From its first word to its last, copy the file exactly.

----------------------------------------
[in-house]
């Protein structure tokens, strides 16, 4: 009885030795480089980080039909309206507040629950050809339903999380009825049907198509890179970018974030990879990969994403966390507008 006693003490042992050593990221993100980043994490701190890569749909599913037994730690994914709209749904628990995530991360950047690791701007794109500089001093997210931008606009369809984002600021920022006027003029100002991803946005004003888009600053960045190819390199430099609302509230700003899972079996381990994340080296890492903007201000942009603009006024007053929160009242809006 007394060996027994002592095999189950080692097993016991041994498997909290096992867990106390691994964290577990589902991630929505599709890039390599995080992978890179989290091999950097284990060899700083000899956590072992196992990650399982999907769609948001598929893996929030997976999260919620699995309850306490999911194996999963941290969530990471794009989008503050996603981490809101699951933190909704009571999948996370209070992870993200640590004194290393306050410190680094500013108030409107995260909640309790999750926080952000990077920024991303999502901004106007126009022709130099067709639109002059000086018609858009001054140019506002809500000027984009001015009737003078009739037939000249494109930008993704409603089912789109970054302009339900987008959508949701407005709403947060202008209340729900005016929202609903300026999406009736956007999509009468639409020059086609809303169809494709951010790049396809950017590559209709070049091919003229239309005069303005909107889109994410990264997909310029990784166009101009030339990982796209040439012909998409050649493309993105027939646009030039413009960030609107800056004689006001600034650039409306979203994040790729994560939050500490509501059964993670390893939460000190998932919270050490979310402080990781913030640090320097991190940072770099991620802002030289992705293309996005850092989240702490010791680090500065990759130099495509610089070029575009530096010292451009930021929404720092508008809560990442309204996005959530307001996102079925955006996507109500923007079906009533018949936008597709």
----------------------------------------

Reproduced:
[in-house]
């Protein structure tokens, strides 16, 4: 009885030795480089980080039909309206507040629950050809339903999380009825049907198509890179970018974030990879990969994403966390507008 006693003490042992050593990221993100980043994490701190890569749909599913037994730690994914709209749904628990995530991360950047690791701007794109500089001093997210931008606009369809984002600021920022006027003029100002991803946005004003888009600053960045190819390199430099609302509230700003899972079996381990994340080296890492903007201000942009603009006024007053929160009242809006 007394060996027994002592095999189950080692097993016991041994498997909290096992867990106390691994964290577990589902991630929505599709890039390599995080992978890179989290091999950097284990060899700083000899956590072992196992990650399982999907769609948001598929893996929030997976999260919620699995309850306490999911194996999963941290969530990471794009989008503050996603981490809101699951933190909704009571999948996370209070992870993200640590004194290393306050410190680094500013108030409107995260909640309790999750926080952000990077920024991303999502901004106007126009022709130099067709639109002059000086018609858009001054140019506002809500000027984009001015009737003078009739037939000249494109930008993704409603089912789109970054302009339900987008959508949701407005709403947060202008209340729900005016929202609903300026999406009736956007999509009468639409020059086609809303169809494709951010790049396809950017590559209709070049091919003229239309005069303005909107889109994410990264997909310029990784166009101009030339990982796209040439012909998409050649493309993105027939646009030039413009960030609107800056004689006001600034650039409306979203994040790729994560939050500490509501059964993670390893939460000190998932919270050490979310402080990781913030640090320097991190940072770099991620802002030289992705293309996005850092989240702490010791680090500065990759130099495509610089070029575009530096010292451009930021929404720092508008809560990442309204996005959530307001996102079925955006996507109500923007079906009533018949936008597709």